Friday, January 21, 2011

Are readings good for you?

Actor Brett Fetzer and director Jose Amador, at a table reading of Resurrecting the King by Dennis Schebetta at 14/48

A few years ago, a renowned playwright who I admired and looked up to, said to me about public readings, “I can never hear my play.”  She hated them.  She thought they were a waste of her time.  If some hack said this to me I might shrug it off, but this was a widely produced playwright, as well as an actress who had performed many times on Broadway.

Of course, she said this to me on a panel right before I was about to have a public reading of one of my plays.

And it made me wonder, are public readings helpful to playwrights?

You might have seen this article in the New York Times recently about the plethora of readings in New York City.  You’ve probably been to a reading, either a small intimate affair or a big staged reading.  Maybe it was for a benefit or fundraiser, or maybe it was because of theatre company’s reading series, or because the theater company was either going to do it later that year (so it was a preview) or they were thinking of doing it (so it was an audition for the play).  I’ve also coordinated readings of new or alternative plays, since readings are quick and easy to put up and you can introduce audiences to new writers without the danger and risk of a full-scale production.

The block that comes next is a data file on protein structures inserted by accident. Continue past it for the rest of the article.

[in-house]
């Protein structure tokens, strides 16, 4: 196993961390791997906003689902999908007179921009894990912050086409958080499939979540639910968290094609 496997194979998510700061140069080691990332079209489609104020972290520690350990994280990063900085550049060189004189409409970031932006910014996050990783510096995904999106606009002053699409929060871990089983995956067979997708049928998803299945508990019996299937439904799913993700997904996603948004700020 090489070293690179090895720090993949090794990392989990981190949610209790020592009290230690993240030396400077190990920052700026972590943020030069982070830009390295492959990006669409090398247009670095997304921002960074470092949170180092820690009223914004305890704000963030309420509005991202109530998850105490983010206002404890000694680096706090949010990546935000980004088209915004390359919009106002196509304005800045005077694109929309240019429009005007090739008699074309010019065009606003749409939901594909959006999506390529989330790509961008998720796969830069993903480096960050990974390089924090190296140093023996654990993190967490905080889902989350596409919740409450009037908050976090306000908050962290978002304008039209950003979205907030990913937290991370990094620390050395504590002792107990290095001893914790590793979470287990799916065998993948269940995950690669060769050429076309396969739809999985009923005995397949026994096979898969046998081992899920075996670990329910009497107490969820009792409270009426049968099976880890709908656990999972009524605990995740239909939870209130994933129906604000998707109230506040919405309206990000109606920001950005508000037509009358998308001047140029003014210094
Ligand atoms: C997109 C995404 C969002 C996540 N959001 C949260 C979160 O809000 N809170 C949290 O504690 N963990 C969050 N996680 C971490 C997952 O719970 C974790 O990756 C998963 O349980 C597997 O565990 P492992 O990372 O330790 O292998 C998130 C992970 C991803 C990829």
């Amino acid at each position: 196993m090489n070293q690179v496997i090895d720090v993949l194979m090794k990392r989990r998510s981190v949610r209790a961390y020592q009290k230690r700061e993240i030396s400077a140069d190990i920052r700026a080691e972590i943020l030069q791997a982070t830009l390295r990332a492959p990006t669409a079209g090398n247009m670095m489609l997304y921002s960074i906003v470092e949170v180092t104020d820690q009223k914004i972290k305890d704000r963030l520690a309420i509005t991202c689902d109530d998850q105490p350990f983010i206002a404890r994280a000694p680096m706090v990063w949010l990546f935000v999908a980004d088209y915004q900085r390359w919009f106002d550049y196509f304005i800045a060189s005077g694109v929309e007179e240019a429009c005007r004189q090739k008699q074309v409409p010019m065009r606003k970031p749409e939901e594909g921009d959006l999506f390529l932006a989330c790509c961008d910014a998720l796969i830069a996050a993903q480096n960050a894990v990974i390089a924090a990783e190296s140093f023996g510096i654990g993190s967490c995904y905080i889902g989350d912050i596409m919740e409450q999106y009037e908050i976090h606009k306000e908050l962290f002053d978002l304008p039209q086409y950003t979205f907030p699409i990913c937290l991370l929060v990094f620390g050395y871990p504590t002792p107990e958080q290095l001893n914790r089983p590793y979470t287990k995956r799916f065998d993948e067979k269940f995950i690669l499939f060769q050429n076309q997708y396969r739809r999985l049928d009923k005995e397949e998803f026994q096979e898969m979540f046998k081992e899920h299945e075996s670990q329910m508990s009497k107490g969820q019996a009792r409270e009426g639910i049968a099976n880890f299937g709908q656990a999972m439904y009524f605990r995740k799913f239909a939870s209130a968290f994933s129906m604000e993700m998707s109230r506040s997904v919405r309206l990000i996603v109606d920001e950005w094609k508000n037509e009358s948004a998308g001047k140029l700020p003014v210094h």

This article seems to infer that many plays from the readings get productions.  Given the amount of readings there are and low amount of new plays being produced, this seems highly unlikely, though no one has ever done a quantitative study.

(Oh, wait, no...TDF did a study and published a BOOK on the ires of new play development, called Outrageous Fortune.)

My main concern with readings is when they take the place of an actual production.

And I’ve seen that far too often.

Readings can have serve several purposes.  Sometimes it’s for me, the playwright, and for that I don’t always need an audience (and I usually don’t need a discussion afterwards—please, let’s not call them “talkbacks”, because who in the right minds wants to be talked back to?).  If the reading is used for promotion, or for audition for producing funding, I understand that.

What annoys me is when the reading is obviously for some other purpose (like raise the profile of the theater company) but masquerading as “developing a new play”.  This usually occurs with young companies who have no development background, no dramaturg on board, and no experience doing that kind of work. 

Also, with more presentational readings (reading as cheap production), theater practitioners and audience members often seem to think that this is a polished product.  If something doesn’t work in a reading, it needs to be cut, rewritten or dealt with.  This is sometimes the case, but not always.  There is rarely discussion of how something might need more work in rehearsal, (ie, more emotional life, blocking, etc.)

It’s funny, but whenever it’s a new play, suddenly we see it as “imperfect”.  We never do this with Shakespeare, even though many of his plays are quite flawed and make no sense.   But I digress…

In a time when theater is more and more moving to some kind of “Hollywood” model, I would hate to see theater using test audiences or surveys.

Writing a play is not done by committee.  It’s part of the collaborative endeavor of theater, but in the end, it is the Playwright’s vision and voice that will endure.

So, what do you think? Do you hear your play in a reading?

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